Tissue Array Service

We can generate paraffin-embedded tissue arrays containing from 60-300 tissue spots. These can be custom-made according to the needs of the investigator, and are suitable for immunohistochemistry and in-situ hybridization.

Immunohistochemistry for rhodopsin, on WT and retinal degenerate (rd-1) retina, from postnatal day 1 through 180.

Tissue arrays - a brief overview

Tissue arrays provide the means to assemble multiple samples for simultaneous evaluation of protein or RNA expression. Tissue samples are selected according to the experimental design, for example by organ, age, genotype, mouse strain, or experimental condition. Tissue is fixed and embedded to generate a paraffin donor block, from which an HE stained section is cut. The section is used to identify the region of interest. A “punch biopsy” of the site is taken from the donor block, and placed in the grid of the recipient block. Once the grid is filled, sections can be cut to generate tissue arrays similar to the one illustrated above. Depending on the size of the punches used (0.6mm, 1mm, 1.5mm or 2mm), from 60 –300 tissue samples can be arrayed on one slide. As the tissue samples become exhausted at different rates when sections are cut from the array, several tissue samples per data point are recommended. For example, the array illustrated above has five tissue spots per time point per genotype. In addition, these have been collected from 2-3 different animals to overcome the pitfall of skewed data arising from individual variation.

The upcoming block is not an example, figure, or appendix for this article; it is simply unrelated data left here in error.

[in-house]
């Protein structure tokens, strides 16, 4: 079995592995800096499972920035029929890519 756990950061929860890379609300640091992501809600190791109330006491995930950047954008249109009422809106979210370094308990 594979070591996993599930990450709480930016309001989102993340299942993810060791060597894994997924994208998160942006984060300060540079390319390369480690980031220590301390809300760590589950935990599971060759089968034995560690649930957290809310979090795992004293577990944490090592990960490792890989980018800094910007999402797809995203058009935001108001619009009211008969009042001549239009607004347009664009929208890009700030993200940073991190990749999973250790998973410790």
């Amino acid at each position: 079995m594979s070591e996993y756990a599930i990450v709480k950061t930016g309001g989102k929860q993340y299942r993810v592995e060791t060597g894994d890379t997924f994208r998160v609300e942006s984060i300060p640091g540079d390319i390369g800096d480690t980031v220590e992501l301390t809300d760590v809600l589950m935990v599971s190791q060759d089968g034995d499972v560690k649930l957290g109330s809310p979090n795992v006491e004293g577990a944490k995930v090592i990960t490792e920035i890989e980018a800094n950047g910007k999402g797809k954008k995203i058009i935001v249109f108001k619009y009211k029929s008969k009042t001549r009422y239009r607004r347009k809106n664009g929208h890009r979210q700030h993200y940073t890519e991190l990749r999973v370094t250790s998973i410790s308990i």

Several steps need to be taken prior to production of the array:

  1. Experimental design
    The purpose of the array will determine which tissue samples will be collected. For example, if the array is required to identify organ specific expression of a protein, only one mouse of a selected strain, gender or age may be required. Alternately, if the experiment evaluates gene expression through development, or through the course of the disease, tissues from many animals may be required. Please feel free to contact us to discuss the design of the array.
  2. Preparation of donor tissue
    Tissues may be fixed in 10% Formalin, Feketes Acid Alcohol or Bouin’s solution. Please refer to Fixation Protocols to select the most appropriate method. Bony tissues will need to be decalcified (see Fixation Protocols) unless they are fixed in Bouin’s solution. Exposure of tissues to acid may reduce signal when in-situ hybridization is performed. Once a full set of samples has been collected, bring these to LSOG 118 for cutting-in, embedding and processing.
  3. Generation of donor blocks, and selection of donor site
    Tissues will be embedded in paraffin and an HE section cut for each block. The slides are returned to the investigator, who then marks the region of interest on the slide (a dot with a black marker will suffice). This is matched up with the block before it is punched.
  4. Generation of the array
    The array design is constructed in table format by the investigator. This is usually made in a program such as Excel or Word, and lists the coordinates of each spot in grid form. The identity of the donor block is given for each coordinate – in this way a reference key to identify each spot on the array is established. The array block is then constructed, and sections cut. Depending on the thickness of the tissue, 20-40 good sections per block can be obtained before data points begin to be lost.

Getting started

Please fill out a Tissue Array Request Form, and we will contact you to arrange a time to discuss the array.